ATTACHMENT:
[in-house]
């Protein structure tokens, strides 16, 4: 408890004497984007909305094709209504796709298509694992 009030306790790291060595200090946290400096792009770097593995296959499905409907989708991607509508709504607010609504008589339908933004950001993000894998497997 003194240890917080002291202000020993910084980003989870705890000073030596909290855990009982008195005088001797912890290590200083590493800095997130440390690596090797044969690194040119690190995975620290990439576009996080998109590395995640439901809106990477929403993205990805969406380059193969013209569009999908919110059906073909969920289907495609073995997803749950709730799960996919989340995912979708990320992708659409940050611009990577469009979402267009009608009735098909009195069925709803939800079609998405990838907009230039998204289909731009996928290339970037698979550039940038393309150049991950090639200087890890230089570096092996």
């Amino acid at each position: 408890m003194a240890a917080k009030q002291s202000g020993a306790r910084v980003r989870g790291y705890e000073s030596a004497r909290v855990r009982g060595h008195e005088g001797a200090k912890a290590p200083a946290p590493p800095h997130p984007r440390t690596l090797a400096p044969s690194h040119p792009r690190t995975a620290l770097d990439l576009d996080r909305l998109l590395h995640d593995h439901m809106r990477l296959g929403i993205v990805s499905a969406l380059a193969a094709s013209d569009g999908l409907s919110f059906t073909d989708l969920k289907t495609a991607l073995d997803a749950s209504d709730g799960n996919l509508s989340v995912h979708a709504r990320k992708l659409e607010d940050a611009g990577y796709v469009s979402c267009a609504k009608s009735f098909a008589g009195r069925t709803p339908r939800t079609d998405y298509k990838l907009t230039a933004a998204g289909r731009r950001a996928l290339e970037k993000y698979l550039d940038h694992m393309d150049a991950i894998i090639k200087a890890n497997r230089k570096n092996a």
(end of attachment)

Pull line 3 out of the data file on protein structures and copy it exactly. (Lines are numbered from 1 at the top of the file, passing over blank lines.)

């Amino acid at each position: 408890m003194a240890a917080k009030q002291s202000g020993a306790r910084v980003r989870g790291y705890e000073s030596a004497r909290v855990r009982g060595h008195e005088g001797a200090k912890a290590p200083a946290p590493p800095h997130p984007r440390t690596l090797a400096p044969s690194h040119p792009r690190t995975a620290l770097d990439l576009d996080r909305l998109l590395h995640d593995h439901m809106r990477l296959g929403i993205v990805s499905a969406l380059a193969a094709s013209d569009g999908l409907s919110f059906t073909d989708l969920k289907t495609a991607l073995d997803a749950s209504d709730g799960n996919l509508s989340v995912h979708a709504r990320k992708l659409e607010d940050a611009g990577y796709v469009s979402c267009a609504k009608s009735f098909a008589g009195r069925t709803p339908r939800t079609d998405y298509k990838l907009t230039a933004a998204g289909r731009r950001a996928l290339e970037k993000y698979l550039d940038h694992m393309d150049a991950i894998i090639k200087a890890n497997r230089k570096n092996a």